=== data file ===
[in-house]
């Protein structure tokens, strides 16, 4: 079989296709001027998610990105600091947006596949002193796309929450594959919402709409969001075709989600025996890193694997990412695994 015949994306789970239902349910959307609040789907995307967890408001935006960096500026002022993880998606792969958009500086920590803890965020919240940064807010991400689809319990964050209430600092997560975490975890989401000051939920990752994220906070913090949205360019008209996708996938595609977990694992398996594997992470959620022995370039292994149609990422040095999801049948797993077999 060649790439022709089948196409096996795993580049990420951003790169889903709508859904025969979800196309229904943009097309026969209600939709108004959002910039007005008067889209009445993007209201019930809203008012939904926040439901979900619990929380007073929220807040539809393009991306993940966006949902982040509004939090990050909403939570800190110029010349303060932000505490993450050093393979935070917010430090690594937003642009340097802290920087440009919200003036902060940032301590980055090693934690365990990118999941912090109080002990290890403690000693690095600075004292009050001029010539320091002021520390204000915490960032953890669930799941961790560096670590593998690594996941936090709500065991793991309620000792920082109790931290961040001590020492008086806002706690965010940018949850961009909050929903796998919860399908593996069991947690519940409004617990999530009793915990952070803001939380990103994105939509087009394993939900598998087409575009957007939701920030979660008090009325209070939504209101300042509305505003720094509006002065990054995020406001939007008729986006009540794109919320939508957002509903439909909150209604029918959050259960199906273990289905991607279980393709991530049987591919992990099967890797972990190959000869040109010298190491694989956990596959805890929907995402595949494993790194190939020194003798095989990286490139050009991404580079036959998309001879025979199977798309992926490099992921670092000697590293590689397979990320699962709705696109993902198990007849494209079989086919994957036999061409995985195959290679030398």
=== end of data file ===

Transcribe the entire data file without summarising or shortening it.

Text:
[in-house]
């Protein structure tokens, strides 16, 4: 079989296709001027998610990105600091947006596949002193796309929450594959919402709409969001075709989600025996890193694997990412695994 015949994306789970239902349910959307609040789907995307967890408001935006960096500026002022993880998606792969958009500086920590803890965020919240940064807010991400689809319990964050209430600092997560975490975890989401000051939920990752994220906070913090949205360019008209996708996938595609977990694992398996594997992470959620022995370039292994149609990422040095999801049948797993077999 060649790439022709089948196409096996795993580049990420951003790169889903709508859904025969979800196309229904943009097309026969209600939709108004959002910039007005008067889209009445993007209201019930809203008012939904926040439901979900619990929380007073929220807040539809393009991306993940966006949902982040509004939090990050909403939570800190110029010349303060932000505490993450050093393979935070917010430090690594937003642009340097802290920087440009919200003036902060940032301590980055090693934690365990990118999941912090109080002990290890403690000693690095600075004292009050001029010539320091002021520390204000915490960032953890669930799941961790560096670590593998690594996941936090709500065991793991309620000792920082109790931290961040001590020492008086806002706690965010940018949850961009909050929903796998919860399908593996069991947690519940409004617990999530009793915990952070803001939380990103994105939509087009394993939900598998087409575009957007939701920030979660008090009325209070939504209101300042509305505003720094509006002065990054995020406001939007008729986006009540794109919320939508957002509903439909909150209604029918959050259960199906273990289905991607279980393709991530049987591919992990099967890797972990190959000869040109010298190491694989956990596959805890929907995402595949494993790194190939020194003798095989990286490139050009991404580079036959998309001879025979199977798309992926490099992921670092000697590293590689397979990320699962709705696109993902198990007849494209079989086919994957036999061409995985195959290679030398």